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Mars Reconnaissance Orbiter: In the Groove Around the Red Planet
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Narrator: In the groove around the red planet. I'm Jane Platt and you're listening to a podcast from JPL -- NASA's Jet Propulsion Laboratory in Pasadena, Calif.

(Natural sound - mission control room cheering. )

Narrator: That was a bunch of truly happy campers in mission control at JPL Friday afternoon, March 10th, as they received confirmation that Mars Reconnaissance Orbiter had successfully entered into orbit around the planet of Mars. Let's find out a little bit more. We're joined now by Rob Lock, the Mars Reconnaissance Orbiter lead mission planner here at JPL. Rob, thanks for joining us, and I'm sure your adrenaline is still running fast.

Lock: Oh, yes it is, we've had a great day. There were some exciting moments, but literally nothing has gone wrong. We've had an excellent day. Everything went as it should, things happened when they were supposed to happen, the trajectory came out the way it was supposed to, all the times happened. We're just thrilled. We're happy to be at Mars.

Narrator: And you did have a nervous half hour when the spacecraft went behind Mars and you couldn't talk to it.

Lock: Oh, yes, anytime in the middle of important things like this when you have to lose contact with your spacecraft, it's always nerve-wracking waiting for it to come back. But come back it did. It came back right on time. We're right on the orbit we were supposed to be on. The spacecraft worked perfectly, so we are thrilled.

Narrator: I noticed during that time and anybody who was watching the coverage on NASA TV could see that you were, everybody was kind of pacing around and sort of joking nervously.

Lock: Oh yeh that's pretty typical, particularly with our bunch. We have a very active project, particularly our project manager. He paces on a good day, so he paced around a lot, people were joking, but they were in high spirits. Someone had found a panic button that was wired up to a sound bite that said "that was easy." And all they had to do was push the button when it was over and it said "that was easy," and everybody cracked up. So we have a happy crew, everybody's in good spirits today.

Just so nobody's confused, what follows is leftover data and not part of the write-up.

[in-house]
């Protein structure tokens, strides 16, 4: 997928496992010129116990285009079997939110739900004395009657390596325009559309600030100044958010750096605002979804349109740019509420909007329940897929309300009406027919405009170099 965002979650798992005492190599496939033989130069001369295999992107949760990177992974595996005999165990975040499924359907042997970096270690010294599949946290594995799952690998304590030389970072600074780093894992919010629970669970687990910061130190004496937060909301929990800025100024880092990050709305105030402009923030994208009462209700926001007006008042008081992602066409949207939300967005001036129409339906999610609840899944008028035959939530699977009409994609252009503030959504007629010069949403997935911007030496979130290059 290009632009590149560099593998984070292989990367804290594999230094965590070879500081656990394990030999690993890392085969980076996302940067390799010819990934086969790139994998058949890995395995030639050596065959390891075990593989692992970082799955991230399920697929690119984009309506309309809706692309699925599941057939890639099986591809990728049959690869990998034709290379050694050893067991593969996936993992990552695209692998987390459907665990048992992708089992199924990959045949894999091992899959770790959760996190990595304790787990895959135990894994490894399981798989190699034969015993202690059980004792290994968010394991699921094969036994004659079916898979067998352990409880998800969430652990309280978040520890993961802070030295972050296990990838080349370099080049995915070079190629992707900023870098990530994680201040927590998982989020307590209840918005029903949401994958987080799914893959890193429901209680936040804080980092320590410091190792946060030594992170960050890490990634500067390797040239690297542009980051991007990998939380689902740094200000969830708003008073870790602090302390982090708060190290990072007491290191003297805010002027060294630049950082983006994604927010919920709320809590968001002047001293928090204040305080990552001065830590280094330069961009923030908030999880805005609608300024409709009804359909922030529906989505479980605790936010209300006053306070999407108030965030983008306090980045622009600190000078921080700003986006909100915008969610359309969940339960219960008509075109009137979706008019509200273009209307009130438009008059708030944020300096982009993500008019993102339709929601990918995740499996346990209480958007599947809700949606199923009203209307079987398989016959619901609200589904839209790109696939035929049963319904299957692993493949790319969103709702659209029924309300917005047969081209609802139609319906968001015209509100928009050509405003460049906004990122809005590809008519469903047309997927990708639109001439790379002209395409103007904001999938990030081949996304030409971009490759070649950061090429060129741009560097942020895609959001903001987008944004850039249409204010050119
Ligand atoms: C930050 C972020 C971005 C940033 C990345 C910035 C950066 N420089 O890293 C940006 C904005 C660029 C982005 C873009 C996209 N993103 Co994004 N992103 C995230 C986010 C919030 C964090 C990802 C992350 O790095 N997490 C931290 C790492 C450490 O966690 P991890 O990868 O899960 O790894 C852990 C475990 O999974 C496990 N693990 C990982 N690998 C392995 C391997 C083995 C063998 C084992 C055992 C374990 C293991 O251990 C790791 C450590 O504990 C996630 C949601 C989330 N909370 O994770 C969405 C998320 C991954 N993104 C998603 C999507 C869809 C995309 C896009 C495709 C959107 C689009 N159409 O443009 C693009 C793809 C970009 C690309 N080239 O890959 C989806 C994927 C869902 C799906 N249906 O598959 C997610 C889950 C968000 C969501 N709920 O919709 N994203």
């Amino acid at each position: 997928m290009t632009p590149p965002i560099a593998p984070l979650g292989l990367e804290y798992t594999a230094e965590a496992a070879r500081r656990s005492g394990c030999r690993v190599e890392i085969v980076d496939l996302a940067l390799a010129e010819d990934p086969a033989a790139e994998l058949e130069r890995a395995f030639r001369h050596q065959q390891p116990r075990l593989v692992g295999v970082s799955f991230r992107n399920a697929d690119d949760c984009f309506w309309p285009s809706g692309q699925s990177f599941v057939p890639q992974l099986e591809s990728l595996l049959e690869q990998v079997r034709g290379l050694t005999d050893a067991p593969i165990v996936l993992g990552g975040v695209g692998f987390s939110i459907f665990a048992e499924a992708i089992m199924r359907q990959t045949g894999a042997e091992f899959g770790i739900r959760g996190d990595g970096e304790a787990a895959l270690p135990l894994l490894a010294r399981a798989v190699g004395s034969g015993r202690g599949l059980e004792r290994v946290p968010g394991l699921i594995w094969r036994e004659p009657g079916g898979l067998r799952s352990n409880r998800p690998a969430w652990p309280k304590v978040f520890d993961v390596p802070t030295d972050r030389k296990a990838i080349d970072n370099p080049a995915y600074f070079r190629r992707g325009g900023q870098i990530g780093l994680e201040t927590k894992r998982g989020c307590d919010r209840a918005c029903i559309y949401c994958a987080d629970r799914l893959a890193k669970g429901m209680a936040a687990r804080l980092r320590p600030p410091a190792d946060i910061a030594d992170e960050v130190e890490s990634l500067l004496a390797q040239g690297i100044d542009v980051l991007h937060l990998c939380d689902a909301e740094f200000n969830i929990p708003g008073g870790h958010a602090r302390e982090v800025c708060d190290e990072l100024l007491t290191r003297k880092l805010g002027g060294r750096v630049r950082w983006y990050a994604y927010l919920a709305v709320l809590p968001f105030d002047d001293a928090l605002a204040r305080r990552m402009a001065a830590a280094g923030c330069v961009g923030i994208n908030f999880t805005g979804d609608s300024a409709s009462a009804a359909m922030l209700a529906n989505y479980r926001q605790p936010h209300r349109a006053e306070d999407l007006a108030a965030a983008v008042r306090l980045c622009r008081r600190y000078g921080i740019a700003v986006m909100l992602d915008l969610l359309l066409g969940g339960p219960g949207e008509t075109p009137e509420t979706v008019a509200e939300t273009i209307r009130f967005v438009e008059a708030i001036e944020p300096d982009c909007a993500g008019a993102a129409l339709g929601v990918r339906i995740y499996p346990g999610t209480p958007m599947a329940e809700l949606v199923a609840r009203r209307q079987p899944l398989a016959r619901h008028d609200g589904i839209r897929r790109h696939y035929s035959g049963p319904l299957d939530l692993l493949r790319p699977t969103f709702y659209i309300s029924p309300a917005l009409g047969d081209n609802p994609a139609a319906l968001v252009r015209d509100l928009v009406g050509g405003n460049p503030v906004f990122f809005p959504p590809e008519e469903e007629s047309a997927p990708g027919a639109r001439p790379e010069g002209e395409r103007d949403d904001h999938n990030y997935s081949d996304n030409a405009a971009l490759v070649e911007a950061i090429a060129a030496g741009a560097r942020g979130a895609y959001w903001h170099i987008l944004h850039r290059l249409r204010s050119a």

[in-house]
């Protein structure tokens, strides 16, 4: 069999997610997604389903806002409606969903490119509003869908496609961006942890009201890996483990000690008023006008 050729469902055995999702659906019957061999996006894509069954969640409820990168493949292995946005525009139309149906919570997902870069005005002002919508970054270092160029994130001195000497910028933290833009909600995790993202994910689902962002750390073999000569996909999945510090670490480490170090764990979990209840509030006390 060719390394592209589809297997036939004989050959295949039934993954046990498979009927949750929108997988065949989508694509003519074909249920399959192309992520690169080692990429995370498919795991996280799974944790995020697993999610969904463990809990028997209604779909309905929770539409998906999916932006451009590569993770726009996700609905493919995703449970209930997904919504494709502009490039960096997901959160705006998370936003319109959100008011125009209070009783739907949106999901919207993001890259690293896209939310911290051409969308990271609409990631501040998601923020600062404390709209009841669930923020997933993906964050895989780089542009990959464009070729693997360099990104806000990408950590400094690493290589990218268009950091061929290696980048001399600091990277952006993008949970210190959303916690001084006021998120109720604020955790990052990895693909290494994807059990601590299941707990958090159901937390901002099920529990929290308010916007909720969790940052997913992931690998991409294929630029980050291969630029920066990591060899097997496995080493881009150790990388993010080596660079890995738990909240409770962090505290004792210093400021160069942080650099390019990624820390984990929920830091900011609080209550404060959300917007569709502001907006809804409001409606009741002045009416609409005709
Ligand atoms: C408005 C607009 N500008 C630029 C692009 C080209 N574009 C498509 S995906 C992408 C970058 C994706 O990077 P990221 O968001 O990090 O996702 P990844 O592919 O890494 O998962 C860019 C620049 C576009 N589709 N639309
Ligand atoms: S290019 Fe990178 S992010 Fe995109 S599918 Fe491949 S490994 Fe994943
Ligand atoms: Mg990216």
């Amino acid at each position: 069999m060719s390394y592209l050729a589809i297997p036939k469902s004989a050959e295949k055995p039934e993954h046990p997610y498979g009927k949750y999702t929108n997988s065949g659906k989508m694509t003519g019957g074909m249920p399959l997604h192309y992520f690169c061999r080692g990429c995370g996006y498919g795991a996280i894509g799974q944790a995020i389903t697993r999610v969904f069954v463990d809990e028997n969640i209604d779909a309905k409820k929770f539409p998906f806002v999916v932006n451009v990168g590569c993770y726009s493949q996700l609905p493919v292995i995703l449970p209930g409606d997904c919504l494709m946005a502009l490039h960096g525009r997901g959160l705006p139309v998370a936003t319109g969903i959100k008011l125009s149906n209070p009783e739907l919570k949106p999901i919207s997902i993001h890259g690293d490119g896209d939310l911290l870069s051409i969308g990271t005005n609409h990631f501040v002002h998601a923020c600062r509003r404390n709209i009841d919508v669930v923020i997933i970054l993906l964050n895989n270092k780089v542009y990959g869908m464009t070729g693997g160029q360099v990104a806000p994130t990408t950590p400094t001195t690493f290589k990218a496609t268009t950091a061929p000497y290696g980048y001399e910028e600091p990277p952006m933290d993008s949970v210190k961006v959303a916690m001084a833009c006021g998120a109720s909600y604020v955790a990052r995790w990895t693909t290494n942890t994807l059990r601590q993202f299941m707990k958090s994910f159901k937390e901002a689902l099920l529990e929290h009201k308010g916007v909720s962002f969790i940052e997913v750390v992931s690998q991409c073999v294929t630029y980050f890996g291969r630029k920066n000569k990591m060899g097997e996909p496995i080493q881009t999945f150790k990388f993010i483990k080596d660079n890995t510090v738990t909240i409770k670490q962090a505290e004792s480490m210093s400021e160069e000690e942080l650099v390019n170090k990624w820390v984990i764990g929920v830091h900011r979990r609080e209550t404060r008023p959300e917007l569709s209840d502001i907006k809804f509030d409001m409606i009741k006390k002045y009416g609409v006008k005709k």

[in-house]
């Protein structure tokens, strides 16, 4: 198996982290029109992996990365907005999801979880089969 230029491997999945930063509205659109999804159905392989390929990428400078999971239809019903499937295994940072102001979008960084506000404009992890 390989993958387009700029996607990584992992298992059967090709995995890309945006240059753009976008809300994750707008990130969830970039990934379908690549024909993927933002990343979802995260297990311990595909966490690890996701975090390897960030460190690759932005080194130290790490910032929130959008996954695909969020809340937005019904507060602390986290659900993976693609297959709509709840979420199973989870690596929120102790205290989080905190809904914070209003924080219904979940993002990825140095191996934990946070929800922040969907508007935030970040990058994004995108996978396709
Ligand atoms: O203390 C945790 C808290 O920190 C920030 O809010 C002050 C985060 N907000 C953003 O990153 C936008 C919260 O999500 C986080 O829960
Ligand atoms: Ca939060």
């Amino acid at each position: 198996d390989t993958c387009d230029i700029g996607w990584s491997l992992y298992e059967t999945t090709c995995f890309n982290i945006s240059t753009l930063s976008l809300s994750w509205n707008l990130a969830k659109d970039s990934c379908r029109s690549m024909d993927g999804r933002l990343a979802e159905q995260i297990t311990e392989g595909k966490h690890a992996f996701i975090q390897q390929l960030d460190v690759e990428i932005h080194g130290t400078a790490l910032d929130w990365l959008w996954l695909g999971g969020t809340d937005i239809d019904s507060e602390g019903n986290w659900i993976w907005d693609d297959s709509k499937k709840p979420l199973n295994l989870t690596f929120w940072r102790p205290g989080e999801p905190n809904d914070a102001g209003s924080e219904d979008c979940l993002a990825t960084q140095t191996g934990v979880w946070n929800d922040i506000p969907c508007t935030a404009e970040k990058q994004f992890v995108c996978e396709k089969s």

Narrator: Where's the spacecraft now? I know you're still kind of tweaking it, talking to it, getting information, but to the best of your knowledge, where is it and what is doing?

Lock: To the best of our knowledge, I just heard from our project scientist that were are just about exactly in the orbit that we want to be in. The orbit period we were aiming for was just a little bit over 35 hours. That was our predict yesterday. And we are at thirty-five-and-a-half-hour orbit period. The periapsis or the closest to the planet we come in an orbit, yesterday we were predicting it would be at 426 kilometers, that's about 260 miles or so, and it's at 423 kilometers, that will be tomorrow night when we come back around the first time. And that is just awesomely good shooting, That's better than Robin Hood.

Narrator: Thank you so much, Rob, for joining us today.

Lock: You're welcome. It's been an enjoyable experience.

Narrator: And congratulations to you and the whole team.

Lock: Thank you so much.

Narrator: More information on Mars Reconnaissance Orbiter is online at www.nasa.gov/mro or http://marsprogram.jpl.nasa.gov/mro/ . Thanks for joining us today for this podcast from NASA's Jet Propulsion Laboratory.